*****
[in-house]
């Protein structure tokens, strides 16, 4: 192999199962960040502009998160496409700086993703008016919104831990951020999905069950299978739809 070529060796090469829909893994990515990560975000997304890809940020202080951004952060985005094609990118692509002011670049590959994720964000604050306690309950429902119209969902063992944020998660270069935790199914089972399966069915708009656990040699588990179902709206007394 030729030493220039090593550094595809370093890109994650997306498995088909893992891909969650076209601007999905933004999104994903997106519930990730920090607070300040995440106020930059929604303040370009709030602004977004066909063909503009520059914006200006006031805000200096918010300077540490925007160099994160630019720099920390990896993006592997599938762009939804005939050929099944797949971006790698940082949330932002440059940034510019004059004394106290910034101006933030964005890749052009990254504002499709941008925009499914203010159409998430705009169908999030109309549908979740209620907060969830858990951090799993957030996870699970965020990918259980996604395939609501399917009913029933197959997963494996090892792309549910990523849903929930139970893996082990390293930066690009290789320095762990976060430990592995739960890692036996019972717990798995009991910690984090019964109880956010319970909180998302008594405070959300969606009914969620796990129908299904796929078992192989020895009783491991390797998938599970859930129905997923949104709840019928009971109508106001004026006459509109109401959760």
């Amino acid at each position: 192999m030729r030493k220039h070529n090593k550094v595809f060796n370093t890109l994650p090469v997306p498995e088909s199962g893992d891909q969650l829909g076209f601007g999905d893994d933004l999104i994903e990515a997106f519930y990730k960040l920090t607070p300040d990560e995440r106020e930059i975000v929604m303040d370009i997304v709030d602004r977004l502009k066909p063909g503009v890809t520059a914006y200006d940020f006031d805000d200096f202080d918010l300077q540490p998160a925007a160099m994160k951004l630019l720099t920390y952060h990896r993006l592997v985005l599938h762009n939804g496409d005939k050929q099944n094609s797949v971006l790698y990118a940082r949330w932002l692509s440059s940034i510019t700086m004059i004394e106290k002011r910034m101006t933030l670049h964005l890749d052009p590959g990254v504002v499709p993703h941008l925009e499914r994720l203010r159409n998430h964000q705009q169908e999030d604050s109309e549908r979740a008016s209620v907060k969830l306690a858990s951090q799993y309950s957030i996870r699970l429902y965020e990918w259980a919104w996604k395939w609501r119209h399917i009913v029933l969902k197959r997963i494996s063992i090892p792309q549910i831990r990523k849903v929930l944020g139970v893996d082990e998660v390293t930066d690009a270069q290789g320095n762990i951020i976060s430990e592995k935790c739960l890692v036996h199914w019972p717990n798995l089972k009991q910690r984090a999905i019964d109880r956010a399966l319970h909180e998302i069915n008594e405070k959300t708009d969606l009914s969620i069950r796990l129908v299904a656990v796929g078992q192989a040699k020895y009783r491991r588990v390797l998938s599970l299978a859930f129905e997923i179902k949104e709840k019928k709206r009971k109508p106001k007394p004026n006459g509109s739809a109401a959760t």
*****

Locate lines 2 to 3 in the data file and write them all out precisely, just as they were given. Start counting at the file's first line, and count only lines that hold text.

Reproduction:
């Protein structure tokens, strides 16, 4: 192999199962960040502009998160496409700086993703008016919104831990951020999905069950299978739809 070529060796090469829909893994990515990560975000997304890809940020202080951004952060985005094609990118692509002011670049590959994720964000604050306690309950429902119209969902063992944020998660270069935790199914089972399966069915708009656990040699588990179902709206007394 030729030493220039090593550094595809370093890109994650997306498995088909893992891909969650076209601007999905933004999104994903997106519930990730920090607070300040995440106020930059929604303040370009709030602004977004066909063909503009520059914006200006006031805000200096918010300077540490925007160099994160630019720099920390990896993006592997599938762009939804005939050929099944797949971006790698940082949330932002440059940034510019004059004394106290910034101006933030964005890749052009990254504002499709941008925009499914203010159409998430705009169908999030109309549908979740209620907060969830858990951090799993957030996870699970965020990918259980996604395939609501399917009913029933197959997963494996090892792309549910990523849903929930139970893996082990390293930066690009290789320095762990976060430990592995739960890692036996019972717990798995009991910690984090019964109880956010319970909180998302008594405070959300969606009914969620796990129908299904796929078992192989020895009783491991390797998938599970859930129905997923949104709840019928009971109508106001004026006459509109109401959760």
């Amino acid at each position: 192999m030729r030493k220039h070529n090593k550094v595809f060796n370093t890109l994650p090469v997306p498995e088909s199962g893992d891909q969650l829909g076209f601007g999905d893994d933004l999104i994903e990515a997106f519930y990730k960040l920090t607070p300040d990560e995440r106020e930059i975000v929604m303040d370009i997304v709030d602004r977004l502009k066909p063909g503009v890809t520059a914006y200006d940020f006031d805000d200096f202080d918010l300077q540490p998160a925007a160099m994160k951004l630019l720099t920390y952060h990896r993006l592997v985005l599938h762009n939804g496409d005939k050929q099944n094609s797949v971006l790698y990118a940082r949330w932002l692509s440059s940034i510019t700086m004059i004394e106290k002011r910034m101006t933030l670049h964005l890749d052009p590959g990254v504002v499709p993703h941008l925009e499914r994720l203010r159409n998430h964000q705009q169908e999030d604050s109309e549908r979740a008016s209620v907060k969830l306690a858990s951090q799993y309950s957030i996870r699970l429902y965020e990918w259980a919104w996604k395939w609501r119209h399917i009913v029933l969902k197959r997963i494996s063992i090892p792309q549910i831990r990523k849903v929930l944020g139970v893996d082990e998660v390293t930066d690009a270069q290789g320095n762990i951020i976060s430990e592995k935790c739960l890692v036996h199914w019972p717990n798995l089972k009991q910690r984090a999905i019964d109880r956010a399966l319970h909180e998302i069915n008594e405070k959300t708009d969606l009914s969620i069950r796990l129908v299904a656990v796929g078992q192989a040699k020895y009783r491991r588990v390797l998938s599970l299978a859930f129905e997923i179902k949104e709840k019928k709206r009971k109508p106001k007394p004026n006459g509109s739809a109401a959760t």